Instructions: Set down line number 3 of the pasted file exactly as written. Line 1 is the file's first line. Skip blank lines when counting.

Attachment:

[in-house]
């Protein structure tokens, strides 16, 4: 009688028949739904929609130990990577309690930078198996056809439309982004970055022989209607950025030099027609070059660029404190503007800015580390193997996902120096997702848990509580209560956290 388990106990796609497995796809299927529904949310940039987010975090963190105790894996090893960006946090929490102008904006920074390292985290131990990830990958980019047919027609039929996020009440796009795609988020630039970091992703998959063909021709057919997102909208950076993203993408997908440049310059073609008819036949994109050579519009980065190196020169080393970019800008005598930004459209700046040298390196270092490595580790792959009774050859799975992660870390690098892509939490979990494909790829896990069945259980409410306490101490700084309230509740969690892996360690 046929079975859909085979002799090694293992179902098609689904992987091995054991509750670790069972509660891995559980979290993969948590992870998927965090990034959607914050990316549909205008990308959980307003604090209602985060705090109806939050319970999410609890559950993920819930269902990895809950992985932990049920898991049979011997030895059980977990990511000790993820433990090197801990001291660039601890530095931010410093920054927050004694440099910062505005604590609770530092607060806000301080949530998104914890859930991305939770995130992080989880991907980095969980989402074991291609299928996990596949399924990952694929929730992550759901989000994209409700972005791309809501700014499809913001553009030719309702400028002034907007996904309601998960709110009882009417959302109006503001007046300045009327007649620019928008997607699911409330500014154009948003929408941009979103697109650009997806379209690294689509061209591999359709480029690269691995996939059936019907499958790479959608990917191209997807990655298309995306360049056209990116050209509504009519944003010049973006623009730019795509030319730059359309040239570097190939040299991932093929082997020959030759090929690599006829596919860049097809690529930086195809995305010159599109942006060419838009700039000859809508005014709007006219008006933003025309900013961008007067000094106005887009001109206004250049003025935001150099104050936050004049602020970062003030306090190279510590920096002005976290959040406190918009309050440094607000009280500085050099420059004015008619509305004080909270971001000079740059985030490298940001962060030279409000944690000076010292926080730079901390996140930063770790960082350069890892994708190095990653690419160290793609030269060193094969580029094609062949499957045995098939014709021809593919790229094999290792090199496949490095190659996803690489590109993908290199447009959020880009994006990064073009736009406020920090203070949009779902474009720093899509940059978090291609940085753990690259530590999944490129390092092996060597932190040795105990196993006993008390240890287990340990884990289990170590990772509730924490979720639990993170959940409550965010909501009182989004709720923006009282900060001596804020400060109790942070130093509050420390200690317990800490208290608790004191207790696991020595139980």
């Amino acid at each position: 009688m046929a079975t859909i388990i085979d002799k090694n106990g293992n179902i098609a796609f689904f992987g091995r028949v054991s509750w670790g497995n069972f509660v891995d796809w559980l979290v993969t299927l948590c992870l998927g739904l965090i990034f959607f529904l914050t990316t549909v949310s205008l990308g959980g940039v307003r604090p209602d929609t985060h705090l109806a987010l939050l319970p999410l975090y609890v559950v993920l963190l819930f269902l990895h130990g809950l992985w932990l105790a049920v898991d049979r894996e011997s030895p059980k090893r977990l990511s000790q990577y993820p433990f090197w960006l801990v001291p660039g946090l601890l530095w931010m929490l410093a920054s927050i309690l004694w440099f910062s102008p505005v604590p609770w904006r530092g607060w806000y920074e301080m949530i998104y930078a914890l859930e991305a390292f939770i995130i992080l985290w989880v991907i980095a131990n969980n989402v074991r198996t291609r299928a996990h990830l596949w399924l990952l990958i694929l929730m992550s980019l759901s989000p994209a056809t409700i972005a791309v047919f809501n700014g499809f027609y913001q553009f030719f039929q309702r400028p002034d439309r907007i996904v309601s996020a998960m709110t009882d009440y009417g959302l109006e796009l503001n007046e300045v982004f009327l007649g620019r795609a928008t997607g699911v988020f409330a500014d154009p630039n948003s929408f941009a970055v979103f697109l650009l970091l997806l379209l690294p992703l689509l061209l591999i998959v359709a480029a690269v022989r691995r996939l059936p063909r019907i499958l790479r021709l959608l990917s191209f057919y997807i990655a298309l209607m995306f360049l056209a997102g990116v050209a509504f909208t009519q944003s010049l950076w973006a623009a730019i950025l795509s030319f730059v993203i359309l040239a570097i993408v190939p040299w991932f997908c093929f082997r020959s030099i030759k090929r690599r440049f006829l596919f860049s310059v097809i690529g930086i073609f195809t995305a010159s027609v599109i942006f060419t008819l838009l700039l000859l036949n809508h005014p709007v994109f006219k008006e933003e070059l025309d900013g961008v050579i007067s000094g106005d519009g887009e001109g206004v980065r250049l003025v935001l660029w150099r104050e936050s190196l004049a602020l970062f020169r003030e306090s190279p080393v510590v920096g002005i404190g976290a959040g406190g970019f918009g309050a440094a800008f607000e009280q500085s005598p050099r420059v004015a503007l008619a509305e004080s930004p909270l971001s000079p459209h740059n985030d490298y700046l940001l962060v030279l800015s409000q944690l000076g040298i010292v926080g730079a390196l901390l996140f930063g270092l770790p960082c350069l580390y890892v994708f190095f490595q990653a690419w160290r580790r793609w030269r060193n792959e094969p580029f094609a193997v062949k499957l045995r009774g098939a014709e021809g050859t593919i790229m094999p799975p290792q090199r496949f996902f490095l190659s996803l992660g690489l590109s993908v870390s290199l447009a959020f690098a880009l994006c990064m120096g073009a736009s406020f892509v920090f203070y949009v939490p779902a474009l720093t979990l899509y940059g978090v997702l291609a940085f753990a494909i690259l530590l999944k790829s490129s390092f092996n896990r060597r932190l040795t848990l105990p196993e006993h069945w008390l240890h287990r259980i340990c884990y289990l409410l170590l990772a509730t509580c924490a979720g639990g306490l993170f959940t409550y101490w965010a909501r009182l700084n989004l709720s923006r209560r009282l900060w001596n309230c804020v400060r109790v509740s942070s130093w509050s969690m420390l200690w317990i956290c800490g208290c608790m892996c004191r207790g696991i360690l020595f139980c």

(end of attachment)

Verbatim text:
């Amino acid at each position: 009688m046929a079975t859909i388990i085979d002799k090694n106990g293992n179902i098609a796609f689904f992987g091995r028949v054991s509750w670790g497995n069972f509660v891995d796809w559980l979290v993969t299927l948590c992870l998927g739904l965090i990034f959607f529904l914050t990316t549909v949310s205008l990308g959980g940039v307003r604090p209602d929609t985060h705090l109806a987010l939050l319970p999410l975090y609890v559950v993920l963190l819930f269902l990895h130990g809950l992985w932990l105790a049920v898991d049979r894996e011997s030895p059980k090893r977990l990511s000790q990577y993820p433990f090197w960006l801990v001291p660039g946090l601890l530095w931010m929490l410093a920054s927050i309690l004694w440099f910062s102008p505005v604590p609770w904006r530092g607060w806000y920074e301080m949530i998104y930078a914890l859930e991305a390292f939770i995130i992080l985290w989880v991907i980095a131990n969980n989402v074991r198996t291609r299928a996990h990830l596949w399924l990952l990958i694929l929730m992550s980019l759901s989000p994209a056809t409700i972005a791309v047919f809501n700014g499809f027609y913001q553009f030719f039929q309702r400028p002034d439309r907007i996904v309601s996020a998960m709110t009882d009440y009417g959302l109006e796009l503001n007046e300045v982004f009327l007649g620019r795609a928008t997607g699911v988020f409330a500014d154009p630039n948003s929408f941009a970055v979103f697109l650009l970091l997806l379209l690294p992703l689509l061209l591999i998959v359709a480029a690269v022989r691995r996939l059936p063909r019907i499958l790479r021709l959608l990917s191209f057919y997807i990655a298309l209607m995306f360049l056209a997102g990116v050209a509504f909208t009519q944003s010049l950076w973006a623009a730019i950025l795509s030319f730059v993203i359309l040239a570097i993408v190939p040299w991932f997908c093929f082997r020959s030099i030759k090929r690599r440049f006829l596919f860049s310059v097809i690529g930086i073609f195809t995305a010159s027609v599109i942006f060419t008819l838009l700039l000859l036949n809508h005014p709007v994109f006219k008006e933003e070059l025309d900013g961008v050579i007067s000094g106005d519009g887009e001109g206004v980065r250049l003025v935001l660029w150099r104050e936050s190196l004049a602020l970062f020169r003030e306090s190279p080393v510590v920096g002005i404190g976290a959040g406190g970019f918009g309050a440094a800008f607000e009280q500085s005598p050099r420059v004015a503007l008619a509305e004080s930004p909270l971001s000079p459209h740059n985030d490298y700046l940001l962060v030279l800015s409000q944690l000076g040298i010292v926080g730079a390196l901390l996140f930063g270092l770790p960082c350069l580390y890892v994708f190095f490595q990653a690419w160290r580790r793609w030269r060193n792959e094969p580029f094609a193997v062949k499957l045995r009774g098939a014709e021809g050859t593919i790229m094999p799975p290792q090199r496949f996902f490095l190659s996803l992660g690489l590109s993908v870390s290199l447009a959020f690098a880009l994006c990064m120096g073009a736009s406020f892509v920090f203070y949009v939490p779902a474009l720093t979990l899509y940059g978090v997702l291609a940085f753990a494909i690259l530590l999944k790829s490129s390092f092996n896990r060597r932190l040795t848990l105990p196993e006993h069945w008390l240890h287990r259980i340990c884990y289990l409410l170590l990772a509730t509580c924490a979720g639990g306490l993170f959940t409550y101490w965010a909501r009182l700084n989004l709720s923006r209560r009282l900060w001596n309230c804020v400060r109790v509740s942070s130093w509050s969690m420390l200690w317990i956290c800490g208290c608790m892996c004191r207790g696991i360690l020595f139980c």